Ankle arthroscopy is surgery that uses a tiny camera and surgical tools to examine or repair the tissues inside or around your ankle. The camera is called an arthroscope. The procedure allows the doctor to detect problems and make repairs to your ankle without making larger cuts in the skin and tissue. This means that you may have less pain and recover more quickly than open surgery.
You may receive general anesthesia before this surgery. This means you will be asleep and unable to feel pain. Or, you will have regional anesthesia. Your leg and ankle area will be numbed so that you do not feel any pain. If you receive regional anesthesia, you will also be given medicine to make you very sleepy during the operation.
During the procedure, the surgeon does the following:
- Inserts the arthroscope into your ankle through a small incision. The scope is connected to a video monitor in the operating room. This allows the surgeon to view the inside of your ankle.
- Inspects all the tissues of your ankle. These tissues include cartilage, bones, tendons, and ligaments.
- Repairs any damaged tissues. To do this, your surgeon makes 1 to 3 more small incisions and inserts other instruments through them. A tear in a muscle, tendon, or cartilage is fixed. Any damaged tissue is removed.
At the end of the surgery, the incisions will be closed with stitches and covered with a dressing (bandage). Most surgeons take pictures from the video monitor during the procedure to show you what they found and what repairs they made.
Your surgeon may need to do open surgery if there is a lot of damage. Open surgery means you will have a large incision so that the surgeon can get directly to your bones and tissues.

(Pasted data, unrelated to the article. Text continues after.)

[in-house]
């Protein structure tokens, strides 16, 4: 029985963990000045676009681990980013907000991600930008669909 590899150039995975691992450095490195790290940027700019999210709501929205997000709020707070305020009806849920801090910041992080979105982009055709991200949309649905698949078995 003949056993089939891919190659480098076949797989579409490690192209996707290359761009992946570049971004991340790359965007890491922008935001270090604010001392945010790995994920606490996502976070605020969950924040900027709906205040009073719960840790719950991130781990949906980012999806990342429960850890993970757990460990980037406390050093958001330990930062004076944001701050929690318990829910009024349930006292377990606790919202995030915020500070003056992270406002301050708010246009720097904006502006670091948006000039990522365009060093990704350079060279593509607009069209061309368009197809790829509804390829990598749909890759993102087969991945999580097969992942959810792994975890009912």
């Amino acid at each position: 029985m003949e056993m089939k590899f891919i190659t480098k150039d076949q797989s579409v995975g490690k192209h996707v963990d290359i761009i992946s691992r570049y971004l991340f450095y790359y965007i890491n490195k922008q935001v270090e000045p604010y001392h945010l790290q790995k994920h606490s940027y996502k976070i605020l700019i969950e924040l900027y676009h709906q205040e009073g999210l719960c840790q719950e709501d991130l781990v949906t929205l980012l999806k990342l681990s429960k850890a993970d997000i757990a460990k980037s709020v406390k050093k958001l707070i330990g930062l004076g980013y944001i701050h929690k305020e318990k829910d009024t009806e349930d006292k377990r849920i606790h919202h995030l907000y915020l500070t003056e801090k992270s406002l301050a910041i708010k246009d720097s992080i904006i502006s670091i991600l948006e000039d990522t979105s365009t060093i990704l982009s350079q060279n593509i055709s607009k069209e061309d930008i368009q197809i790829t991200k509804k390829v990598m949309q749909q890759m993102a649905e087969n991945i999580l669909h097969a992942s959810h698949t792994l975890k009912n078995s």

Why the Procedure is Performed
Arthroscopy may be recommended for these ankle problems:
- Ankle pain. Arthroscopy allows the surgeon to explore what is causing your ankle pain.
- Ligament tears. A ligament is a band of tissue that connects bone to bone. Several ligaments in the ankle help keep it stable and allow it to move. Torn ligaments can be repaired with this type of surgery.
- Ankle impingement. Tissues in your ankle can become swollen and sore from overuse. This makes it hard to move the joint. Arthroscopy can remove the tissue so you can move your joint.
- Scar tissue. This can form after an injury to the ankle. This surgery can remove scar tissue.
- Arthritis. Arthroscopy can be used to help reduce pain and improve movement.
- Cartilage injuries. This surgery can be used to diagnose or repair cartilage and bone injuries.
- Loose fragments. These are pieces of bone or cartilage inside the ankle that can cause the joint to lock up. During arthroscopy these fragments can be removed.
Risks for anesthesia and surgery in general are:
- Allergic reactions to medicines
- Breathing problems
- Bleeding, blood clot, or infection
Risks for ankle arthroscopy are:
- Failure of surgery to relieve symptoms
- Failure of repair to heal
- Weakness of the ankle
- Injury to tendon, blood vessel, or nerve
Before the Procedure
Tell your health care provider what medicines you are taking. This includes medicines, supplements, or herbs you bought without a prescription.